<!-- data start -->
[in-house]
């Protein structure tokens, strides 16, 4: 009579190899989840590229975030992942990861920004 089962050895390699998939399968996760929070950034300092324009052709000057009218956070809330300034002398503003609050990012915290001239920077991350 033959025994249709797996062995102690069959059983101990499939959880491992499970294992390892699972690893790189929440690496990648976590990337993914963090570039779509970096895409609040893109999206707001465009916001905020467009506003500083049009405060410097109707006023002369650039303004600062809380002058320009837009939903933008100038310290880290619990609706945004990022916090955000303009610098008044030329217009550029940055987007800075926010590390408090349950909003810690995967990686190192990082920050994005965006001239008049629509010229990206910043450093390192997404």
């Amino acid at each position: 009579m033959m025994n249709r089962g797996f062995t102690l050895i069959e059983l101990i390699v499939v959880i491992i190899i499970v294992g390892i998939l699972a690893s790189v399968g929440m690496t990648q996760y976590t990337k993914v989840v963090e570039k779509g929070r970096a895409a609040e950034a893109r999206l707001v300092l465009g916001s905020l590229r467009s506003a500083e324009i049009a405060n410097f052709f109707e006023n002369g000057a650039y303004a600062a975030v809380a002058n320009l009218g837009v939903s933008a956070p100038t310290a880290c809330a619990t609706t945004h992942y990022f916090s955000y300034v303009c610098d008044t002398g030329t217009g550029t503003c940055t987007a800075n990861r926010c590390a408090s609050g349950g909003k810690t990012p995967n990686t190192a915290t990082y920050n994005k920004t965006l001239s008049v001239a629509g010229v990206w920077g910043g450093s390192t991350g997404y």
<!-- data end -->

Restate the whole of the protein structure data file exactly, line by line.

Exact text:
[in-house]
């Protein structure tokens, strides 16, 4: 009579190899989840590229975030992942990861920004 089962050895390699998939399968996760929070950034300092324009052709000057009218956070809330300034002398503003609050990012915290001239920077991350 033959025994249709797996062995102690069959059983101990499939959880491992499970294992390892699972690893790189929440690496990648976590990337993914963090570039779509970096895409609040893109999206707001465009916001905020467009506003500083049009405060410097109707006023002369650039303004600062809380002058320009837009939903933008100038310290880290619990609706945004990022916090955000303009610098008044030329217009550029940055987007800075926010590390408090349950909003810690995967990686190192990082920050994005965006001239008049629509010229990206910043450093390192997404």
């Amino acid at each position: 009579m033959m025994n249709r089962g797996f062995t102690l050895i069959e059983l101990i390699v499939v959880i491992i190899i499970v294992g390892i998939l699972a690893s790189v399968g929440m690496t990648q996760y976590t990337k993914v989840v963090e570039k779509g929070r970096a895409a609040e950034a893109r999206l707001v300092l465009g916001s905020l590229r467009s506003a500083e324009i049009a405060n410097f052709f109707e006023n002369g000057a650039y303004a600062a975030v809380a002058n320009l009218g837009v939903s933008a956070p100038t310290a880290c809330a619990t609706t945004h992942y990022f916090s955000y300034v303009c610098d008044t002398g030329t217009g550029t503003c940055t987007a800075n990861r926010c590390a408090s609050g349950g909003k810690t990012p995967n990686t190192a915290t990082y920050n994005k920004t965006l001239s008049v001239a629509g010229v990206w920077g910043g450093s390192t991350g997404y």